Christy Warren had been a firefighter for 25 years when one call changed everything.
“For the first time in my life, I became completely overwhelmed,” she writes in her new memoir Flash Point. “I knew I had a problem, but I had no idea of its magnitude.”
By then, she’d already become a captain with the Berkeley Fire Department. But that all quickly changed.
First, came the anxiety. Then, the loss of sleep. Then, in place of sleep, a supercut of horrid memories that played on repeat in her mind. Soon, the memories began to feel more real than day-to-day life.
Truthfully, it had all begun much earlier. Throughout the early sections of Flash Point (out this Tuesday via She Writes Press), Warren describes how she shoved years’ worth of horrific calls and sense memories into a hatch in the back of her mind, piling them upon the previous years’ worth until, one day, the hinges broke and it all popped out, no longer able to be ignored.
Post-traumatic stress, she says, is “24 hours a day. It’s with you all night. The nightmares I had were just unreal. I’d wake up usually at like 3 or 4 in the morning soaking wet from a nightmare and wouldn’t be able to go back to sleep.”
June is PTSD Awareness Month, an appropriate time for the release of this eye-opening book. After years of celebrating first responders and essential workers, Warren’s unsparing view into the realities of their work is vital. Even in 2023, the stigma around mental health and PTSD prevents many from getting the help they need. Paradoxically, those who work the most emotionally demanding jobs can feel this stigma the strongest.
“You can’t see it,” Warren says. “You break your leg and people go, ‘oh god, that must be horrible.’ But nobody can see the stuff that goes on inside your brain and your nervous system.”
For women, whose any show of emotion will be chalked up to weakness by male colleagues, the stigma can be even stronger. Sadly, the reality is that figures show firefighters are more likely to die by suicide than by running into burning buildings.
Warren’s path to recovery took much soul-searching (and some self-medicating). She documents her descent into some very painful lows (earning the book its subtitle: A Firefighter’s Journey Through PTSD) and also documents the loving care of her wife, and the support group she eventually found through therapy. Even then, it took years of work to get where she is today.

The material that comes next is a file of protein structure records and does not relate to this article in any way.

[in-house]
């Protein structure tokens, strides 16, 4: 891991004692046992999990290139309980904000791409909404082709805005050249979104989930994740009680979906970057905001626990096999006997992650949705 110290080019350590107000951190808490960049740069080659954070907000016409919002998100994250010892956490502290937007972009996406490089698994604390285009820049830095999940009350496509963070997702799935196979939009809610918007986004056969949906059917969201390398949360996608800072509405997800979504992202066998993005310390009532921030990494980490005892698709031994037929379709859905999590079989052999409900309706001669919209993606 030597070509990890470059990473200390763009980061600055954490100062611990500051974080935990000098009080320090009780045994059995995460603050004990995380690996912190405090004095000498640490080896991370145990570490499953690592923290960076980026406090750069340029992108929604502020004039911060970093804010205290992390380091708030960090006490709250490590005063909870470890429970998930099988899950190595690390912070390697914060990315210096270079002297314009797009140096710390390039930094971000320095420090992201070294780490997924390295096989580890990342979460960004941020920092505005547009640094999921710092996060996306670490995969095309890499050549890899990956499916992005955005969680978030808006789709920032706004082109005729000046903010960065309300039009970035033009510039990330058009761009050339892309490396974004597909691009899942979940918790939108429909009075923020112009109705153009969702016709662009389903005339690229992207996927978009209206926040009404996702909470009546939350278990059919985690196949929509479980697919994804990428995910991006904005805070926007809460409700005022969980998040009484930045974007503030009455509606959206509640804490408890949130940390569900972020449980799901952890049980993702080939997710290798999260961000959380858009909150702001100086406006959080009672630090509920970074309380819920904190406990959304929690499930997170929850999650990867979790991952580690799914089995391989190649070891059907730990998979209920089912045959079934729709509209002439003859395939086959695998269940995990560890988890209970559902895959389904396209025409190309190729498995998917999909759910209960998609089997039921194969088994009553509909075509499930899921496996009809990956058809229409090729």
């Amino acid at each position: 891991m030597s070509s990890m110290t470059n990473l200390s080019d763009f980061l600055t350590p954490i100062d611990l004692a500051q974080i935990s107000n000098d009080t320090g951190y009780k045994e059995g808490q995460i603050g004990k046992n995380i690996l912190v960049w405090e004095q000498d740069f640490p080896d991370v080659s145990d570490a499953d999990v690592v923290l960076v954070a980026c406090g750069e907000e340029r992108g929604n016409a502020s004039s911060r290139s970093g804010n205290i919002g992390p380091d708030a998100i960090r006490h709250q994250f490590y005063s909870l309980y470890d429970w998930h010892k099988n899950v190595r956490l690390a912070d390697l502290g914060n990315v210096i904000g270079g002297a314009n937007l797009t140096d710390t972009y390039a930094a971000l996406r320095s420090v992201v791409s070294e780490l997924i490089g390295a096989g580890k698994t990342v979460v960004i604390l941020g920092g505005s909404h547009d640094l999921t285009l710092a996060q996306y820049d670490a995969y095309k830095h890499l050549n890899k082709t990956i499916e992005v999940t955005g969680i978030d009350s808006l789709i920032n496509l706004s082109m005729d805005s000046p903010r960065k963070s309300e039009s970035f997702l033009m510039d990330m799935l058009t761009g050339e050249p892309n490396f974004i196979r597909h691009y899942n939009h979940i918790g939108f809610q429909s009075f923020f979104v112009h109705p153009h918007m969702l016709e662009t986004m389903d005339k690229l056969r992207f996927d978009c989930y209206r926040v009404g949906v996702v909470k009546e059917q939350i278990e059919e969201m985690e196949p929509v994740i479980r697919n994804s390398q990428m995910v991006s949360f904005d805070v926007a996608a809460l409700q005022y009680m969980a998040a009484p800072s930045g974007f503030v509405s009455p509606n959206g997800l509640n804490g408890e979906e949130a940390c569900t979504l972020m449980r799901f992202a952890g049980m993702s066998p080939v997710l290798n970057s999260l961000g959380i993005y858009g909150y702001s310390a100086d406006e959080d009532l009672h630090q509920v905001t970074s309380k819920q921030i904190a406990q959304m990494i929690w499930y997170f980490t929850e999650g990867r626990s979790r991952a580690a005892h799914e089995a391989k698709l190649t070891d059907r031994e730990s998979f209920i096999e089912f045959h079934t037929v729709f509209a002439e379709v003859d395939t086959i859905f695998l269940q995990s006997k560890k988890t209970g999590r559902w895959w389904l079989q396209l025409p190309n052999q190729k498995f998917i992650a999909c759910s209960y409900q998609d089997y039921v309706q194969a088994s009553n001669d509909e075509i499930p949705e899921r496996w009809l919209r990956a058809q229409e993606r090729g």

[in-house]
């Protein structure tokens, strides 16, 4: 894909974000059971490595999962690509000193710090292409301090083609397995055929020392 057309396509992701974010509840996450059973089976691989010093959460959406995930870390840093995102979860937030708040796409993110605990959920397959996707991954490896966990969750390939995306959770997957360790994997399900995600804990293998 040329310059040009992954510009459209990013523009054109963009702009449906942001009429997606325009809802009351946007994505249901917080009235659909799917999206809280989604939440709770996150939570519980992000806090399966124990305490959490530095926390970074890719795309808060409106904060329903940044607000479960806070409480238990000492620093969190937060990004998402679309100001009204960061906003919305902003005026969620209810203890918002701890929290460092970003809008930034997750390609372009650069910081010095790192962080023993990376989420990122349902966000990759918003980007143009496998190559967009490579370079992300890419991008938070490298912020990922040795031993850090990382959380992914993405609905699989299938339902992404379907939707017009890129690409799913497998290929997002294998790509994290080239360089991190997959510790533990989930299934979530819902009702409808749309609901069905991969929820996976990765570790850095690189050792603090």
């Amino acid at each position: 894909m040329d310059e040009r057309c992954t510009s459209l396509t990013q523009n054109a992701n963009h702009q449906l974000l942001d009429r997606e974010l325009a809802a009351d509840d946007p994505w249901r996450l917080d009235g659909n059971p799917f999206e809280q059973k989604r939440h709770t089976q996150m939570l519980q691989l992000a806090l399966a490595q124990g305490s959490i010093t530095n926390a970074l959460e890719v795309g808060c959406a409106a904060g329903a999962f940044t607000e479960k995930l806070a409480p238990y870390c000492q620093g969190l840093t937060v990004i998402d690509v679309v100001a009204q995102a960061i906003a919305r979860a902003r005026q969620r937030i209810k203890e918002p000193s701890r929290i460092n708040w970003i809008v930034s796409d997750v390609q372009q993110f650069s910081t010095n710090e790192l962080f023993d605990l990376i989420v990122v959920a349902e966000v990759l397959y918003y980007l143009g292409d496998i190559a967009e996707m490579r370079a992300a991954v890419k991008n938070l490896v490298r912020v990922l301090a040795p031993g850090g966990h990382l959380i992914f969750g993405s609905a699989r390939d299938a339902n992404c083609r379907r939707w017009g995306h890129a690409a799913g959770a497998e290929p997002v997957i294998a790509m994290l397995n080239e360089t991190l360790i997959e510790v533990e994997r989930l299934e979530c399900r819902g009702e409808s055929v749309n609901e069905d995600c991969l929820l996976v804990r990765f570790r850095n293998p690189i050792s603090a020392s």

“I feel amazing today,” Warren happily shares. “It’s definitely post-trauma growth. It really made me deal with a lot of my stuff, some stuff that happened to me in my childhood, defense mechanisms I carried around.”
Though she spent the bulk of her first responder career in the East Bay, Warren grew up on the Peninsula. The first page of Flash Point details her move to Berkeley from Menlo Park, how it set her on a course that would define the rest of her life.
Warren describes how becoming a firefighter felt almost like destiny.
“They say, ‘we don’t pick that job, it picks us,’” she says. “We grew up in chaos. Things that we learn in our childhood to survive make us really good first responders. But there’s all that stuff underneath there and it will kind of fester in there until you deal with it.”
One of the book’s most striking elements is Warren’s insight into the physicality of running toward danger for a living. In such moments, she says, a person is possessed by a “ribbon” inside them.
“It just kind of winds through your whole body,” she says. “If you have that innate quality to handle it, it goes into a part of your brain and shuts everything else off except for exactly what you’re doing in that moment. Nothing else exists except for what you’re doing.”
Now retired, that part of life is gone. These days, the thing that excites her most is helping others on their path to recovery.
“That’s my goal in all of this, I just want people to know that they’re not alone. You can get better from this.”
She Writes Press